The [in your words bigoted] Free Presbyterian wing of the DUP left almost en masse to join the TUV.

    But then many in England even on here appear to be oblivious to that, in the same way that they accused the DUP of being Loyalist gunmen when that was the PUP!

    I doubt the Labour Party will have Jewish MPs next time, so not the best example to cite, given what has happened in Bury, Liverpool & London.

  35. Strong rumours Arlene Foster will stand for Upper Bann, where the DUP MP is retiring.

    I guess there’s feck all to do in Stormont at the moment…

  36. So far I’d suggest Belfast South Very likely SDLP gain from DUP,
    Belfast North tossup (SF likely to unseat DUP Westminster leader)
    Belfast East lean DUP , strong alliance challenge to DUP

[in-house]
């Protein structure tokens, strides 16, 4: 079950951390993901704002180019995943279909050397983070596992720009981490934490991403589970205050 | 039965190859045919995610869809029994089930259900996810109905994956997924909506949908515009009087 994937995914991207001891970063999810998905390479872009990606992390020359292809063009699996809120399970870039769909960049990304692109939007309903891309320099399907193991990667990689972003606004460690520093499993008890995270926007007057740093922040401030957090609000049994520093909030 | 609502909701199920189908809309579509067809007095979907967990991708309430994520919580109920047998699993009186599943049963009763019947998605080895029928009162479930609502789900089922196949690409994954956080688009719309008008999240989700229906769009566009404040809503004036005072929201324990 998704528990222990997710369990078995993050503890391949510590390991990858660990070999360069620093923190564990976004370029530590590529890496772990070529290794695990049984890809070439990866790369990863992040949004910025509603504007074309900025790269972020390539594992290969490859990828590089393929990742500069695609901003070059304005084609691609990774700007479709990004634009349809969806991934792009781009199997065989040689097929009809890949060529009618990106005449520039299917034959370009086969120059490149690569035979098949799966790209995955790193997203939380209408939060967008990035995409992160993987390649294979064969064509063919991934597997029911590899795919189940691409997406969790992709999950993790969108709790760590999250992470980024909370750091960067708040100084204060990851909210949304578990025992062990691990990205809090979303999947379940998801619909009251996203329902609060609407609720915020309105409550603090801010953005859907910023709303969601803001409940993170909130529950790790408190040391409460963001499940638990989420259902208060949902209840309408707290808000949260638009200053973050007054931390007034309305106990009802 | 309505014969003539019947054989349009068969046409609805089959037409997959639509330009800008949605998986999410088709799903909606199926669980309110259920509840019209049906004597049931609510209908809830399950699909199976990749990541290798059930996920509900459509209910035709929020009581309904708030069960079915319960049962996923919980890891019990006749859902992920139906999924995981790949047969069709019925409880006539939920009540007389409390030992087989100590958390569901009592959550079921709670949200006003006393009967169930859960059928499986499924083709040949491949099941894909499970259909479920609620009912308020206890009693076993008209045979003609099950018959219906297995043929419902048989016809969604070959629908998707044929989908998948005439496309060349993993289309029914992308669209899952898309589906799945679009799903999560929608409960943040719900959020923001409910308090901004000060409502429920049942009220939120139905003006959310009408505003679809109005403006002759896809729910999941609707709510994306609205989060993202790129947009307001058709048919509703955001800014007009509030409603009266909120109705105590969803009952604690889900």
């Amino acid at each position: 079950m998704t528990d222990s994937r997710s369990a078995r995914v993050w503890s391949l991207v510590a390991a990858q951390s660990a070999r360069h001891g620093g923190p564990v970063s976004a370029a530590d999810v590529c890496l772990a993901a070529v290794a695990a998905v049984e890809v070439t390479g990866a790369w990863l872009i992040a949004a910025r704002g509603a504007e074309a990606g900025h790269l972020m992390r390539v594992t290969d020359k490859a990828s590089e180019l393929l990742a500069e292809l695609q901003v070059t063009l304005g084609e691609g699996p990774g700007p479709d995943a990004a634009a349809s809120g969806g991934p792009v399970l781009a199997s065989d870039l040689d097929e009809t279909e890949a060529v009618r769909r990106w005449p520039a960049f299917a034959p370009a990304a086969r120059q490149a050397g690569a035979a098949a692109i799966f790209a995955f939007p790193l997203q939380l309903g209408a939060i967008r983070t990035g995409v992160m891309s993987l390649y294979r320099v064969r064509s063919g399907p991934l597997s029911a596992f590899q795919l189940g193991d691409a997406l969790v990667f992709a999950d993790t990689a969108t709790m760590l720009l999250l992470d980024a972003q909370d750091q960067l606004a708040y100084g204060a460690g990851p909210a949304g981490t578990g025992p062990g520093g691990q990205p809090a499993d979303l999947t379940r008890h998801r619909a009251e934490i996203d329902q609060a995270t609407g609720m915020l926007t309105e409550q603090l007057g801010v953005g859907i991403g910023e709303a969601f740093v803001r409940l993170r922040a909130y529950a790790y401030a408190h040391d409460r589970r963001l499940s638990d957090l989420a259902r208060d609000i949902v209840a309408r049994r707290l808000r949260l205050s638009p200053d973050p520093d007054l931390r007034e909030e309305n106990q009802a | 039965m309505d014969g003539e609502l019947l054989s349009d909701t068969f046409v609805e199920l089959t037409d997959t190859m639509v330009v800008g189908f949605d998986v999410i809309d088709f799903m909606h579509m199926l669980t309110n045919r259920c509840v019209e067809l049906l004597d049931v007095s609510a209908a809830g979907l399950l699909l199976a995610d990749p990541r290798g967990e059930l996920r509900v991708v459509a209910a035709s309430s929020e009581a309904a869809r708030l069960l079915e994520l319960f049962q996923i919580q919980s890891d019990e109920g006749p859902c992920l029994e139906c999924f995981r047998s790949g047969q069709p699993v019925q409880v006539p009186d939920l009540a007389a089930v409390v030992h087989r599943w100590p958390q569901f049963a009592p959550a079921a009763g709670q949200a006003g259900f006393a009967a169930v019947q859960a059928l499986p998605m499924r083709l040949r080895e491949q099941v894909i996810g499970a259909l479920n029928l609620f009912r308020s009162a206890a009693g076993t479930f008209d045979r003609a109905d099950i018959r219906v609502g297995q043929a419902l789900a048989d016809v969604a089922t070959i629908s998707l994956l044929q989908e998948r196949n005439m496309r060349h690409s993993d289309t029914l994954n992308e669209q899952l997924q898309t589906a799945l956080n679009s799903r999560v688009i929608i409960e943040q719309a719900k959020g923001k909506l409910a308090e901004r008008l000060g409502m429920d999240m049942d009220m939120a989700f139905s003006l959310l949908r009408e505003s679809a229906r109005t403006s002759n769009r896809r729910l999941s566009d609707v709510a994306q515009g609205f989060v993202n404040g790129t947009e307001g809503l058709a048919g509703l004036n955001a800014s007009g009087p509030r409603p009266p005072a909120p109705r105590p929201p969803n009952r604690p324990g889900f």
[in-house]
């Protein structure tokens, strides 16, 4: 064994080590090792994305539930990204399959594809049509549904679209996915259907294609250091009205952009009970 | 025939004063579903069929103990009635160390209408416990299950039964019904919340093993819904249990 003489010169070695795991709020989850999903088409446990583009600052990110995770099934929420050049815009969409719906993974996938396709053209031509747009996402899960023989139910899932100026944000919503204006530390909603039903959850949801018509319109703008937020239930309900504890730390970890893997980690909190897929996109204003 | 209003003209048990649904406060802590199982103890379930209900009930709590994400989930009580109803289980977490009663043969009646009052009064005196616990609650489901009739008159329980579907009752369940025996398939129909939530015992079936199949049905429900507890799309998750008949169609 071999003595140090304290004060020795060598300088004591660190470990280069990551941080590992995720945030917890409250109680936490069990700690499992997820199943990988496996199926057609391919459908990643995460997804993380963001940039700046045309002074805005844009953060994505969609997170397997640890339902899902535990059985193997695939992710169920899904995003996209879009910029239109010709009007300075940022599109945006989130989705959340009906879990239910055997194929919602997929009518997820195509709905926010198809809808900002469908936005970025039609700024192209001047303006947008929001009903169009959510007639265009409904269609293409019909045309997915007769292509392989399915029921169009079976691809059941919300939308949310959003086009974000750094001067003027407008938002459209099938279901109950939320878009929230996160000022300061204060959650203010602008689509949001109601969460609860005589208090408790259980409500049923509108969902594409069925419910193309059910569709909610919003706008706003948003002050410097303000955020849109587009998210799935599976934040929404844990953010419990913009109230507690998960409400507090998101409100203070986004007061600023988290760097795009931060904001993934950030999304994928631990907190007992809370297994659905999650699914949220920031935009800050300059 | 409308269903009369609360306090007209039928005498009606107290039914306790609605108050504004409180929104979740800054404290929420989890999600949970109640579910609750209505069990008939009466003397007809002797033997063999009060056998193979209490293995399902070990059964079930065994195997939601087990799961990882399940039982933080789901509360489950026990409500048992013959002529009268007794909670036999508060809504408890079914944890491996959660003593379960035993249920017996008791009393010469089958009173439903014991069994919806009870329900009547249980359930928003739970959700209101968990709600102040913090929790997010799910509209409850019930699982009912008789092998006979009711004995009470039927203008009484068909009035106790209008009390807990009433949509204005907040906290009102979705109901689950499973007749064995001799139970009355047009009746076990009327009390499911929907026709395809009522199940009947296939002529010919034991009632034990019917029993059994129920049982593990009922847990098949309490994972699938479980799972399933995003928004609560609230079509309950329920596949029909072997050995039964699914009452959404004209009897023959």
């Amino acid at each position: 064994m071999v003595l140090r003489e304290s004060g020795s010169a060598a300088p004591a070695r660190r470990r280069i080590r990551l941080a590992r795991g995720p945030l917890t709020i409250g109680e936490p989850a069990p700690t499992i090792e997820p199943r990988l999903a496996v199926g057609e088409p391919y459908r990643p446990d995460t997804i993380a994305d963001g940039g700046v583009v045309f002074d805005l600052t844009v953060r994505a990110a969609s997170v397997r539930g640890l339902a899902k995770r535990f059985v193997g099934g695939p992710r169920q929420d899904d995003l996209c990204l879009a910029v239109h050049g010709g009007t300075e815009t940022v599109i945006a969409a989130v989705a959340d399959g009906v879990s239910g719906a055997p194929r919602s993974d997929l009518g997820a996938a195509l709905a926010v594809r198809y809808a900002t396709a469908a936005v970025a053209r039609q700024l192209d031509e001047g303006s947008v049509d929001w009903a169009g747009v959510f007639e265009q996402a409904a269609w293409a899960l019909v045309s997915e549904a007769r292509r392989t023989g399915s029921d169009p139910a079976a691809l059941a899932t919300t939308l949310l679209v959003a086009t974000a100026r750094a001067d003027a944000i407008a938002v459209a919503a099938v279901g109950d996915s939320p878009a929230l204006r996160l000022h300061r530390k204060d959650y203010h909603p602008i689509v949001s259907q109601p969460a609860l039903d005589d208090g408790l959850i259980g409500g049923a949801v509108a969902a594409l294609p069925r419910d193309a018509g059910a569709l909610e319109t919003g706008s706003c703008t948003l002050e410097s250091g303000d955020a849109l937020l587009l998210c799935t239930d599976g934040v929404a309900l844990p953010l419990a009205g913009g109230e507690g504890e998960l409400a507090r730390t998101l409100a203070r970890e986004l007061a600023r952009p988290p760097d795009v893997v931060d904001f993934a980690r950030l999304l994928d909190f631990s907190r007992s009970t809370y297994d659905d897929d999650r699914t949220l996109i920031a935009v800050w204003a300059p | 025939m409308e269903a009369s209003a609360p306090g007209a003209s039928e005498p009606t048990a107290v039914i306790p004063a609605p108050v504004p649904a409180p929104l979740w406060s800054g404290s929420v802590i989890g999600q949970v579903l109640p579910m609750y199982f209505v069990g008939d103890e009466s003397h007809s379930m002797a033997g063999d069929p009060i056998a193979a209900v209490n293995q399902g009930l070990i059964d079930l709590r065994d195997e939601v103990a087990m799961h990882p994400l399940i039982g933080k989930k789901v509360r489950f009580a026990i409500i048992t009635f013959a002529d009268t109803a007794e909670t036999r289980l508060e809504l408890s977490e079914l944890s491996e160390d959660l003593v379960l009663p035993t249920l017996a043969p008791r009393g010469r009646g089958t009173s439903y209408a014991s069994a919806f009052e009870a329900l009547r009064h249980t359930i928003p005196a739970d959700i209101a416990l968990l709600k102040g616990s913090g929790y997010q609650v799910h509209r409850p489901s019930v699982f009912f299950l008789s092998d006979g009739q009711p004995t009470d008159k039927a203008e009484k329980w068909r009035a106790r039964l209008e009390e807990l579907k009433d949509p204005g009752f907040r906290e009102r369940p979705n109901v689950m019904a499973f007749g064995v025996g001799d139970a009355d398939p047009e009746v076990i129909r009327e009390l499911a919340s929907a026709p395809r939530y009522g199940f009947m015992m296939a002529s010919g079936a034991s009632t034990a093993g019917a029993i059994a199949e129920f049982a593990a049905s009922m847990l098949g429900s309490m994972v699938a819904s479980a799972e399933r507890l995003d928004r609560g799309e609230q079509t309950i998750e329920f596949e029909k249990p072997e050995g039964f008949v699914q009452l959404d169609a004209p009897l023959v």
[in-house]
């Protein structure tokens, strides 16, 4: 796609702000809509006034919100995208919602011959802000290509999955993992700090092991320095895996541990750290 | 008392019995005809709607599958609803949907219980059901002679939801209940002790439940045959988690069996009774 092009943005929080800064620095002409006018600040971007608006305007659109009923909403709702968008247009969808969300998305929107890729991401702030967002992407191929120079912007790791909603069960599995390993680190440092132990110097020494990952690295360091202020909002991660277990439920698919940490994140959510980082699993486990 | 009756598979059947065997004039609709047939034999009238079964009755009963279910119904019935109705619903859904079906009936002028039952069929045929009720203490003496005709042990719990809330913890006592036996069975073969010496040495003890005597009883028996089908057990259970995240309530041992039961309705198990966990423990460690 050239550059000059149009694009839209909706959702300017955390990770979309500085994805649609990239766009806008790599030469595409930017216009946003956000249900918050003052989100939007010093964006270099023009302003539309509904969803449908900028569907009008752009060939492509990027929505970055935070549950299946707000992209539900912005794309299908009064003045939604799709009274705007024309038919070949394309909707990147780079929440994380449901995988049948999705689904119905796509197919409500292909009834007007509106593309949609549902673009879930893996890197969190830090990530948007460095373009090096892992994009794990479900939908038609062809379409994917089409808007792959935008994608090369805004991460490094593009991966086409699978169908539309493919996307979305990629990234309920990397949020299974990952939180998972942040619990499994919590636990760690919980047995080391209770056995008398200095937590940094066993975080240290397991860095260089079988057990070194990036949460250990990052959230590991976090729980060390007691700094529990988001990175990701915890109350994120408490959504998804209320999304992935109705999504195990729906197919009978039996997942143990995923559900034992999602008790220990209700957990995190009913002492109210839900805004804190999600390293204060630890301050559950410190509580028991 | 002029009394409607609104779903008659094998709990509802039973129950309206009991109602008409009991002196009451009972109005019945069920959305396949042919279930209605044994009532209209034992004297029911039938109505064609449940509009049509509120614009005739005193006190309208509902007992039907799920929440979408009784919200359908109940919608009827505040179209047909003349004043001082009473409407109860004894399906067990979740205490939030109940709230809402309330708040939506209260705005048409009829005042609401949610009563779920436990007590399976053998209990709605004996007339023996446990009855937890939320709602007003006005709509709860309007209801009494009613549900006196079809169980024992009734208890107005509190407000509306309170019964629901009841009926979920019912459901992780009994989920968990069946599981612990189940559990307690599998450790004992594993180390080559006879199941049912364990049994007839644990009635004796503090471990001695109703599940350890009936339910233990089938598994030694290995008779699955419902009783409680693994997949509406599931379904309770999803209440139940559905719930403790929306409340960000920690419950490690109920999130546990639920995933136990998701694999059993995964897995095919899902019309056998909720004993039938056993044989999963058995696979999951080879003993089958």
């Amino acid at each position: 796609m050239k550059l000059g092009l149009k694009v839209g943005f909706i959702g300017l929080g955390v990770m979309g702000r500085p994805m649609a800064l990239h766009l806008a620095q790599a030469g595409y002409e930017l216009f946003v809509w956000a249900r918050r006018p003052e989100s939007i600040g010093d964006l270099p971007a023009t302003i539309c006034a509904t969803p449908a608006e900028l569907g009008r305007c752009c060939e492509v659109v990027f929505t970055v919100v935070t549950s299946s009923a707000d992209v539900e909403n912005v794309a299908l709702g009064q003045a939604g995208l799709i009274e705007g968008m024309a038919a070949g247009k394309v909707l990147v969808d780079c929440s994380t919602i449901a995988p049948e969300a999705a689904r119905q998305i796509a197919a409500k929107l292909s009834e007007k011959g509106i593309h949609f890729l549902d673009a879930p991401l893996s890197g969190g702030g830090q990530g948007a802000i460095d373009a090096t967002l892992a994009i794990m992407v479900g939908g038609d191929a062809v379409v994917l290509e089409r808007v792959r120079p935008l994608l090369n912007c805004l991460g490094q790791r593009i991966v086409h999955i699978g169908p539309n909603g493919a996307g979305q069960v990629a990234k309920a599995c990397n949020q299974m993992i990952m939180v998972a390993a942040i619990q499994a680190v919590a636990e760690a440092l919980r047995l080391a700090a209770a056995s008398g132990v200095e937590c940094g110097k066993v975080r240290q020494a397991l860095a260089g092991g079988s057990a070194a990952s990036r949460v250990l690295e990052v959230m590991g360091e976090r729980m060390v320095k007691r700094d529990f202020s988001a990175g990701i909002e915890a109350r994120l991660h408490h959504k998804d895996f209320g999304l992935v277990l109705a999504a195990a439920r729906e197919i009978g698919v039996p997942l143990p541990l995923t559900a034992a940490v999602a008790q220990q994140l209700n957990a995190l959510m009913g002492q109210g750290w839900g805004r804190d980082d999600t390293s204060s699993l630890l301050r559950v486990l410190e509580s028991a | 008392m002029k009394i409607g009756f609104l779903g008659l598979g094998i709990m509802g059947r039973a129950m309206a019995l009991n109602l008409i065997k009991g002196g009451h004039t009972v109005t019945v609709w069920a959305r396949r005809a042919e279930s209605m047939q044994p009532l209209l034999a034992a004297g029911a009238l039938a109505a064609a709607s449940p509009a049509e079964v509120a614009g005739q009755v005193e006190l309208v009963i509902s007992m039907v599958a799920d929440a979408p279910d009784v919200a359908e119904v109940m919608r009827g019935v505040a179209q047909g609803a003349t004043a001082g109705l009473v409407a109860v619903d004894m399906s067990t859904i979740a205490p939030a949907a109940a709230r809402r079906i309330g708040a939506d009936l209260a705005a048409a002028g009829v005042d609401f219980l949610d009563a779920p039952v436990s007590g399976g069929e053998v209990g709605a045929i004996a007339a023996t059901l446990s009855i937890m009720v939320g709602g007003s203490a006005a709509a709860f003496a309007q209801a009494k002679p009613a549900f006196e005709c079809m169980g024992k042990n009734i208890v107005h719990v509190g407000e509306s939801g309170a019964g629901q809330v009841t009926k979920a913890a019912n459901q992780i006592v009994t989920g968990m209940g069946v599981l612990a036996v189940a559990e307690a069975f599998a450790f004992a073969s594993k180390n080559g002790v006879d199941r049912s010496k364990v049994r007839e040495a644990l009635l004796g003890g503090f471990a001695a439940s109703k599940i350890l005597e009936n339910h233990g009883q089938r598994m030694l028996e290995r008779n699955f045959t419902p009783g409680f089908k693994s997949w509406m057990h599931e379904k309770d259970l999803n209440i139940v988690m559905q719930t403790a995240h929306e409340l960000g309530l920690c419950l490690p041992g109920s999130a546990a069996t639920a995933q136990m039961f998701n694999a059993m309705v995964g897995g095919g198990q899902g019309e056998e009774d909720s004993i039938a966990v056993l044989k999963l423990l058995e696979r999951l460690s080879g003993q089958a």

City of Londonderry (Foyle) tossup (SF likely to hold off SDLP imo)
    North Down tossup – Prediction ??? (Candidates still to declare)

    Fermanagh and South Tyrone lean SF (UUP challenge)
    South Antrim lean DUP (UUP challenge, alliance trying to presenting itself as challenger)
    Upper Bann lean dup (probable UUP challenge, potential SF challenge which will be spun to reduce UUP threat)

    Most others would look fairly safe as you were imo, consider South Down but I don’t see it.

  37. There does seem to be a fair likelihood of the DUP losing 2-3 of their seats and, for the first time in history, the nationalist parties securing more seats than the unionists. That might prove a watershed in the journey towards re-unification. Brexit and the DUP’s rearguard action against social liberalisation may also be pushing younger protestants towards the Alliance.